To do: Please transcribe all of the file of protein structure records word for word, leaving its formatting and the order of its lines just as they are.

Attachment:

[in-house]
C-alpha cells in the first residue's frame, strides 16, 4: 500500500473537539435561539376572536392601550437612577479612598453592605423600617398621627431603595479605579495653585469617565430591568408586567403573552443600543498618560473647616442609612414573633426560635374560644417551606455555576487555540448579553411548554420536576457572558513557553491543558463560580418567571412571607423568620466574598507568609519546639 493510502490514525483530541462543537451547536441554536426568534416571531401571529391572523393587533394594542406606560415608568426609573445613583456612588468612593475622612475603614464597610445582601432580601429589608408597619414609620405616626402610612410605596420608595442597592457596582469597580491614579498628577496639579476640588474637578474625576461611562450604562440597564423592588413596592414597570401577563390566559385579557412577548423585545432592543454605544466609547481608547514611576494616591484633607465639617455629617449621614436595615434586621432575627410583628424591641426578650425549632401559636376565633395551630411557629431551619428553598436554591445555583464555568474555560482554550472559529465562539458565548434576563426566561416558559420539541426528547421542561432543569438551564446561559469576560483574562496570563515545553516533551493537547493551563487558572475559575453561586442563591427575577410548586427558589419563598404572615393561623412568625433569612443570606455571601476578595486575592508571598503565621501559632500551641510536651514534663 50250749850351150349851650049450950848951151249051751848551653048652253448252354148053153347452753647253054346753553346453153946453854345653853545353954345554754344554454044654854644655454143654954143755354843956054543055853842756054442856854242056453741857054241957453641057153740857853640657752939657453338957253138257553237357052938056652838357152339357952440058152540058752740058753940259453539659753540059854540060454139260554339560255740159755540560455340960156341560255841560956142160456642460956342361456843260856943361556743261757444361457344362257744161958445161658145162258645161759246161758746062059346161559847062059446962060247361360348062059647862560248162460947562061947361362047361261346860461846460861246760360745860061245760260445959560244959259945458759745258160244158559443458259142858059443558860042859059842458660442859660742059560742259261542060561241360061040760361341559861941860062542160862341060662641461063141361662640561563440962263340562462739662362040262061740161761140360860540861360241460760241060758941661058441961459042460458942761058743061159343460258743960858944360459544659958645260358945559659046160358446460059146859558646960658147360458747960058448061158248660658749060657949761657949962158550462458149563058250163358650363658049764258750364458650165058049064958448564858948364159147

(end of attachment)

[in-house]
C-alpha cells in the first residue's frame, strides 16, 4: 500500500473537539435561539376572536392601550437612577479612598453592605423600617398621627431603595479605579495653585469617565430591568408586567403573552443600543498618560473647616442609612414573633426560635374560644417551606455555576487555540448579553411548554420536576457572558513557553491543558463560580418567571412571607423568620466574598507568609519546639 493510502490514525483530541462543537451547536441554536426568534416571531401571529391572523393587533394594542406606560415608568426609573445613583456612588468612593475622612475603614464597610445582601432580601429589608408597619414609620405616626402610612410605596420608595442597592457596582469597580491614579498628577496639579476640588474637578474625576461611562450604562440597564423592588413596592414597570401577563390566559385579557412577548423585545432592543454605544466609547481608547514611576494616591484633607465639617455629617449621614436595615434586621432575627410583628424591641426578650425549632401559636376565633395551630411557629431551619428553598436554591445555583464555568474555560482554550472559529465562539458565548434576563426566561416558559420539541426528547421542561432543569438551564446561559469576560483574562496570563515545553516533551493537547493551563487558572475559575453561586442563591427575577410548586427558589419563598404572615393561623412568625433569612443570606455571601476578595486575592508571598503565621501559632500551641510536651514534663 50250749850351150349851650049450950848951151249051751848551653048652253448252354148053153347452753647253054346753553346453153946453854345653853545353954345554754344554454044654854644655454143654954143755354843956054543055853842756054442856854242056453741857054241957453641057153740857853640657752939657453338957253138257553237357052938056652838357152339357952440058152540058752740058753940259453539659753540059854540060454139260554339560255740159755540560455340960156341560255841560956142160456642460956342361456843260856943361556743261757444361457344362257744161958445161658145162258645161759246161758746062059346161559847062059446962060247361360348062059647862560248162460947562061947361362047361261346860461846460861246760360745860061245760260445959560244959259945458759745258160244158559443458259142858059443558860042859059842458660442859660742059560742259261542060561241360061040760361341559861941860062542160862341060662641461063141361662640561563440962263340562462739662362040262061740161761140360860540861360241460760241060758941661058441961459042460458942761058743061159343460258743960858944360459544659958645260358945559659046160358446460059146859558646960658147360458747960058448061158248660658749060657949761657949962158550462458149563058250163358650363658049764258750364458650165058049064958448564858948364159147